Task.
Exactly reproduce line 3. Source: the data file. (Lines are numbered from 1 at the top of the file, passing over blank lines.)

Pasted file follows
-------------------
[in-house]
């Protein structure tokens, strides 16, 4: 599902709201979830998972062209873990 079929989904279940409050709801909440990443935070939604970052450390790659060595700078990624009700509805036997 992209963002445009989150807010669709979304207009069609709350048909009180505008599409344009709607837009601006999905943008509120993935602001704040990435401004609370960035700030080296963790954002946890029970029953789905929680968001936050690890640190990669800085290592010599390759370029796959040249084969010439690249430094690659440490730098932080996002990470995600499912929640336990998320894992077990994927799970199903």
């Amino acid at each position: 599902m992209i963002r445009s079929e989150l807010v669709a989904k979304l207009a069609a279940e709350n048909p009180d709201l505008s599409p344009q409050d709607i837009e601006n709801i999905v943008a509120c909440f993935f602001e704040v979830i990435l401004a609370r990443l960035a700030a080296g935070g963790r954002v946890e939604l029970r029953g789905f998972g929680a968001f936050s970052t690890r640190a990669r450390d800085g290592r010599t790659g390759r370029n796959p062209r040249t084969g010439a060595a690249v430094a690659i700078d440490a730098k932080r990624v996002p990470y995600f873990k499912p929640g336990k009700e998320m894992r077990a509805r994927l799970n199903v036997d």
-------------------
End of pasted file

């Amino acid at each position: 599902m992209i963002r445009s079929e989150l807010v669709a989904k979304l207009a069609a279940e709350n048909p009180d709201l505008s599409p344009q409050d709607i837009e601006n709801i999905v943008a509120c909440f993935f602001e704040v979830i990435l401004a609370r990443l960035a700030a080296g935070g963790r954002v946890e939604l029970r029953g789905f998972g929680a968001f936050s970052t690890r640190a990669r450390d800085g290592r010599t790659g390759r370029n796959p062209r040249t084969g010439a060595a690249v430094a690659i700078d440490a730098k932080r990624v996002p990470y995600f873990k499912p929640g336990k009700e998320m894992r077990a509805r994927l799970n199903v036997d």